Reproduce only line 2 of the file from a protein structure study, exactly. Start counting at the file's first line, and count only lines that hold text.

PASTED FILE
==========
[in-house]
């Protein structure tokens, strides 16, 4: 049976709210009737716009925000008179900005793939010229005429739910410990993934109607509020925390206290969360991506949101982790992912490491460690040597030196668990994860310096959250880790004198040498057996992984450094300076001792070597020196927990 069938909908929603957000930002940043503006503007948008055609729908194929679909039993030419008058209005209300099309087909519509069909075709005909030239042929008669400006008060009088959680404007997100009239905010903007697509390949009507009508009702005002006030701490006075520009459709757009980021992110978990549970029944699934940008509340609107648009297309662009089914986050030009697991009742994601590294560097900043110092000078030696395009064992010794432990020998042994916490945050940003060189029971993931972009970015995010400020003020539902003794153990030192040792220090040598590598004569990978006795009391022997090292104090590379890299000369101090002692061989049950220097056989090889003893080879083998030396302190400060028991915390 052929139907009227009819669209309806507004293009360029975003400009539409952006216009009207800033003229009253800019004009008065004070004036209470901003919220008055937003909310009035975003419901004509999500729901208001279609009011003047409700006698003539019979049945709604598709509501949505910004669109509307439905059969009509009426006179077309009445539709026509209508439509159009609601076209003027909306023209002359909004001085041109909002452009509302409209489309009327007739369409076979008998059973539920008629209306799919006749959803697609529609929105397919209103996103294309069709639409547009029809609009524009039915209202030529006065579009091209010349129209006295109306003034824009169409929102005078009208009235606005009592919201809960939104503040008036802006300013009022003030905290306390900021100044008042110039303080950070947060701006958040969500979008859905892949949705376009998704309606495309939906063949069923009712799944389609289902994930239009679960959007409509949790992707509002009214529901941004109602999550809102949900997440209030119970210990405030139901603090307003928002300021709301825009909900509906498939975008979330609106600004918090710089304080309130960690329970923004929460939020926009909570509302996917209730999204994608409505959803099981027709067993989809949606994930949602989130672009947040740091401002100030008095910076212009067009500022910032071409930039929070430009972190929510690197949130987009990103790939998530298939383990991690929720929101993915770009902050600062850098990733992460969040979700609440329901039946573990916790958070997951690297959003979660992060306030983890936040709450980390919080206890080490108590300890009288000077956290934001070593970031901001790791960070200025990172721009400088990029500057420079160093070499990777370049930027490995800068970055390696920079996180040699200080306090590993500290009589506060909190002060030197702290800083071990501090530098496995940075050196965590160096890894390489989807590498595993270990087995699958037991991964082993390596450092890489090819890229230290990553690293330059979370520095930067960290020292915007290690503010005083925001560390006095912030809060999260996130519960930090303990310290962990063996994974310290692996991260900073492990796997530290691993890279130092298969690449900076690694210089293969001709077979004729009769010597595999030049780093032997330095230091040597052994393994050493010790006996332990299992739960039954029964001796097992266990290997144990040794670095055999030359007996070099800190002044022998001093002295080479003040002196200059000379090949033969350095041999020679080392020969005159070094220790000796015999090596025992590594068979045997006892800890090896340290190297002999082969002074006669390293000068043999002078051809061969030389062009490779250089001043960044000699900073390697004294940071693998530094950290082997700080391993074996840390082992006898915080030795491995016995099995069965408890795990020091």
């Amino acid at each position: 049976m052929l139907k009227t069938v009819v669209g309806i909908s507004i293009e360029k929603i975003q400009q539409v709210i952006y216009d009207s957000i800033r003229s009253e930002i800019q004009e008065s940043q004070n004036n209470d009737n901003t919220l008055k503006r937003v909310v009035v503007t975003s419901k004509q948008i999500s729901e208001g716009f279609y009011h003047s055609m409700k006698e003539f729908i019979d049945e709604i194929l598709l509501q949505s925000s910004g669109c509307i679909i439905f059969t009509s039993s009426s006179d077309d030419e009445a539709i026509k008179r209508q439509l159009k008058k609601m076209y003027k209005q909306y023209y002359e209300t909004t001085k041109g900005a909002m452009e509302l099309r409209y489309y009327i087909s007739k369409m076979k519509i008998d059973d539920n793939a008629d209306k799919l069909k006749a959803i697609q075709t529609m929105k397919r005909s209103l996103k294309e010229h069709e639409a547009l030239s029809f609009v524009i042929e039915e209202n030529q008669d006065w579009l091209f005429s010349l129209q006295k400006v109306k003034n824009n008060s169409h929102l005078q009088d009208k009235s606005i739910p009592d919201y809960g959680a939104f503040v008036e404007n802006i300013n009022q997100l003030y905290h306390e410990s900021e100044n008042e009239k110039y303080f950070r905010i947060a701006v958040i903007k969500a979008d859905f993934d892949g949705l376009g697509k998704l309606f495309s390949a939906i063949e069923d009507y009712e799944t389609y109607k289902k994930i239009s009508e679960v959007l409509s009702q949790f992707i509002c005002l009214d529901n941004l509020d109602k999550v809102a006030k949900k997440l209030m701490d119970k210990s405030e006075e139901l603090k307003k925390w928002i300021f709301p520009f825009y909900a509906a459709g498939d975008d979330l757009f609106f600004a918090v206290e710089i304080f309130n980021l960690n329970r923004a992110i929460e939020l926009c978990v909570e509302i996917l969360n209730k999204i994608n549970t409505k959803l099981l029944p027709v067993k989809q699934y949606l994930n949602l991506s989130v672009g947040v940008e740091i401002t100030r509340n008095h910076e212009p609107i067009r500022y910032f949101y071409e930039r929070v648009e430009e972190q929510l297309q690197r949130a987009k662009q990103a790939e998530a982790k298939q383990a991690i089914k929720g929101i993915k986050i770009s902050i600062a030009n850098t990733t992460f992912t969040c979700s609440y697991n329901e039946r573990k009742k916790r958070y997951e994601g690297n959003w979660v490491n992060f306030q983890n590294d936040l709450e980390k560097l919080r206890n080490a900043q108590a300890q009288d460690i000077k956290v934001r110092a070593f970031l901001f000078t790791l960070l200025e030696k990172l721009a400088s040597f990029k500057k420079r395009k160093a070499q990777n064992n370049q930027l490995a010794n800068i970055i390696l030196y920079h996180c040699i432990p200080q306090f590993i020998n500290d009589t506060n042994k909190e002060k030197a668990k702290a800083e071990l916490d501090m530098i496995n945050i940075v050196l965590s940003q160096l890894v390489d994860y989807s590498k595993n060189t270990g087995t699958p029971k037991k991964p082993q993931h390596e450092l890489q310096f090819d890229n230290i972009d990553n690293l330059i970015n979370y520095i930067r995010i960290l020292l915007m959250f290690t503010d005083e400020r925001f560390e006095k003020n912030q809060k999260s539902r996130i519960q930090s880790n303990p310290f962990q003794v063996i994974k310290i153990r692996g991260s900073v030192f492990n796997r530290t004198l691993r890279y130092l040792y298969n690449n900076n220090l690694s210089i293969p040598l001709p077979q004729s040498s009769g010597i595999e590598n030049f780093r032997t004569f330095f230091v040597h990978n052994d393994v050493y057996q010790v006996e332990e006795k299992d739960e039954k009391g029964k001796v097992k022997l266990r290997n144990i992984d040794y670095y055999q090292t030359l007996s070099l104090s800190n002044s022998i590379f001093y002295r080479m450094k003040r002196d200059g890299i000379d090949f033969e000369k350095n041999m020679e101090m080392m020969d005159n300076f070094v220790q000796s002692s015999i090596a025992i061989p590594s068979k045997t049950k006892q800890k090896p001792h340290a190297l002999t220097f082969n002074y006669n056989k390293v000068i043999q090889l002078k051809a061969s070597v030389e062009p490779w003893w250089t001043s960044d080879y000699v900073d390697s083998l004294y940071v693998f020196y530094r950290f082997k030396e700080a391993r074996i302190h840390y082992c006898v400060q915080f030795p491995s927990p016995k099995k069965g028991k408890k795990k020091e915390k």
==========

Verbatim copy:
């Protein structure tokens, strides 16, 4: 049976709210009737716009925000008179900005793939010229005429739910410990993934109607509020925390206290969360991506949101982790992912490491460690040597030196668990994860310096959250880790004198040498057996992984450094300076001792070597020196927990 069938909908929603957000930002940043503006503007948008055609729908194929679909039993030419008058209005209300099309087909519509069909075709005909030239042929008669400006008060009088959680404007997100009239905010903007697509390949009507009508009702005002006030701490006075520009459709757009980021992110978990549970029944699934940008509340609107648009297309662009089914986050030009697991009742994601590294560097900043110092000078030696395009064992010794432990020998042994916490945050940003060189029971993931972009970015995010400020003020539902003794153990030192040792220090040598590598004569990978006795009391022997090292104090590379890299000369101090002692061989049950220097056989090889003893080879083998030396302190400060028991915390 052929139907009227009819669209309806507004293009360029975003400009539409952006216009009207800033003229009253800019004009008065004070004036209470901003919220008055937003909310009035975003419901004509999500729901208001279609009011003047409700006698003539019979049945709604598709509501949505910004669109509307439905059969009509009426006179077309009445539709026509209508439509159009609601076209003027909306023209002359909004001085041109909002452009509302409209489309009327007739369409076979008998059973539920008629209306799919006749959803697609529609929105397919209103996103294309069709639409547009029809609009524009039915209202030529006065579009091209010349129209006295109306003034824009169409929102005078009208009235606005009592919201809960939104503040008036802006300013009022003030905290306390900021100044008042110039303080950070947060701006958040969500979008859905892949949705376009998704309606495309939906063949069923009712799944389609289902994930239009679960959007409509949790992707509002009214529901941004109602999550809102949900997440209030119970210990405030139901603090307003928002300021709301825009909900509906498939975008979330609106600004918090710089304080309130960690329970923004929460939020926009909570509302996917209730999204994608409505959803099981027709067993989809949606994930949602989130672009947040740091401002100030008095910076212009067009500022910032071409930039929070430009972190929510690197949130987009990103790939998530298939383990991690929720929101993915770009902050600062850098990733992460969040979700609440329901039946573990916790958070997951690297959003979660992060306030983890936040709450980390919080206890080490108590300890009288000077956290934001070593970031901001790791960070200025990172721009400088990029500057420079160093070499990777370049930027490995800068970055390696920079996180040699200080306090590993500290009589506060909190002060030197702290800083071990501090530098496995940075050196965590160096890894390489989807590498595993270990087995699958037991991964082993390596450092890489090819890229230290990553690293330059979370520095930067960290020292915007290690503010005083925001560390006095912030809060999260996130519960930090303990310290962990063996994974310290692996991260900073492990796997530290691993890279130092298969690449900076690694210089293969001709077979004729009769010597595999030049780093032997330095230091040597052994393994050493010790006996332990299992739960039954029964001796097992266990290997144990040794670095055999030359007996070099800190002044022998001093002295080479003040002196200059000379090949033969350095041999020679080392020969005159070094220790000796015999090596025992590594068979045997006892800890090896340290190297002999082969002074006669390293000068043999002078051809061969030389062009490779250089001043960044000699900073390697004294940071693998530094950290082997700080391993074996840390082992006898915080030795491995016995099995069965408890795990020091």